Japanese industry organization the Recording Industry Assn. of Japan (RIAJ) has set Jan. 1, 2005, as the target date for the introduction of a new trade law giving Japanese labels the right to ban imp
Japanese industry organization the Recording Industry Assn. of Japan (RIAJ) has set Jan. 1, 2005, as the target date for the introduction of a new trade law giving Japanese labels the right to ban imports of Japanese repertoire licensed to overseas labels.
The RIAJ says a total of 4.65 million Japanese-repertoire CD units were sold in Asia outside of Japan in 2002, and 680,000 of those CDs were imported back into Japan to compete with higher-priced domestic products.
"If we expand our licenses to meet local demand, and start to sell aggressively abroad, we could be selling as many as 16.23 million units in Asia by 2007 and facing a projected 2.44 million 're-entry' records," the RIAJ predicts in a statement, adding that by 2012, those numbers could rise to 70.19 million and 12.65 million, respectively.
To support the import-law campaign, the RIAJ also illustrates the crux of the problem: the large differences between prices of recorded music in Japan and prices in other parts of Asia.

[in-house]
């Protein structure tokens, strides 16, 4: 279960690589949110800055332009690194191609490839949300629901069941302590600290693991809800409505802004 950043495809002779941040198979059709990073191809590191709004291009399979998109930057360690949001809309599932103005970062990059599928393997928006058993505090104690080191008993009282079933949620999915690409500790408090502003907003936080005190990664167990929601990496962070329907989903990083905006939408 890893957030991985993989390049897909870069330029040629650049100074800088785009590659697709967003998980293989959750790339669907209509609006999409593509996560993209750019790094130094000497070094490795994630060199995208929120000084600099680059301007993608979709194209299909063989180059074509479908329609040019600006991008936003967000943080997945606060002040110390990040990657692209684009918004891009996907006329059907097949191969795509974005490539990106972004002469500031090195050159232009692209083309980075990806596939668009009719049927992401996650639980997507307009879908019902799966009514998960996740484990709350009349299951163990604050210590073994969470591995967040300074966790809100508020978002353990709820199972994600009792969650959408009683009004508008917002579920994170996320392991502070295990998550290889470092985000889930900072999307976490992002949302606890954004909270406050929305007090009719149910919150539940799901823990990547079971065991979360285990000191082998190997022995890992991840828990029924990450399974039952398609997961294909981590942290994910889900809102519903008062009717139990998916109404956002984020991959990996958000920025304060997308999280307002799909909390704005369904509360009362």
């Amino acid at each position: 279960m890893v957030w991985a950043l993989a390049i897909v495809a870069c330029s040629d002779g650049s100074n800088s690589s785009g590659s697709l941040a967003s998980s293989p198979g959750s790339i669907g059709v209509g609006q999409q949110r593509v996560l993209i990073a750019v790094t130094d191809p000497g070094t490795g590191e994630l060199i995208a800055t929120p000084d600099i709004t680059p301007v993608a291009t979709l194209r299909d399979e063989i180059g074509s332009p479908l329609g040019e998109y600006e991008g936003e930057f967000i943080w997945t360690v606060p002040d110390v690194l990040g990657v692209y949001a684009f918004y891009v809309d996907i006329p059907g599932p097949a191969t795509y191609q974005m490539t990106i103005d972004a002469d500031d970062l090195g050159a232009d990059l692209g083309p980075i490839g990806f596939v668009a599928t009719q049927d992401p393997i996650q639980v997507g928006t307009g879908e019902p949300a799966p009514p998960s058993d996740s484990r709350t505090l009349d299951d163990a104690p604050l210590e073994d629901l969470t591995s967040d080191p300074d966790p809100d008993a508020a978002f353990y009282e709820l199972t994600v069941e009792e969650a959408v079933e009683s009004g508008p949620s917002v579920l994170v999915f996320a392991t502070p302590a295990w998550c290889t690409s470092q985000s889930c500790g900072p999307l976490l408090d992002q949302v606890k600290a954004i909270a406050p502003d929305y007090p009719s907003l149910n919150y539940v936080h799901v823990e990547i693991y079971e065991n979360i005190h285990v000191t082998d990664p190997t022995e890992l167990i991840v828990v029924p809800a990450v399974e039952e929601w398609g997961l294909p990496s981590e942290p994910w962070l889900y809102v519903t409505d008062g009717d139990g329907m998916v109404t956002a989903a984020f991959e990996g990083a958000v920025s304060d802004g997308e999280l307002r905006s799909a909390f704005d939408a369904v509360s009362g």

In South Korea, for example, CD albums sell for the equivalent of ¥1,200 to ¥1,600 ($11.35-$15.14), whereas in Japan they are priced between ¥2,500 and ¥3,000 ($23.65-$28.38), the RIAJ says.
The contrast with China is even more acute. Legitimate CD albums sell for between ¥550 and ¥850 ($5.20-$8.04), while pirate product is priced even lower.
The RIAJ points out that 62 other territories have import-control legislation, but none has a fixed-price system, also known as "saihan," as Japan does.
Defending the controversial "saihan" system, the RIAJ says CD prices in Japan are at roughly the same level as in France and Britain, while they are some 20% higher than those in the U.S., owing to "the vast difference in market size (between Japan and the U.S.). Therefore ... prices in Japan cannot be said to be too high at all," the RIAJ states.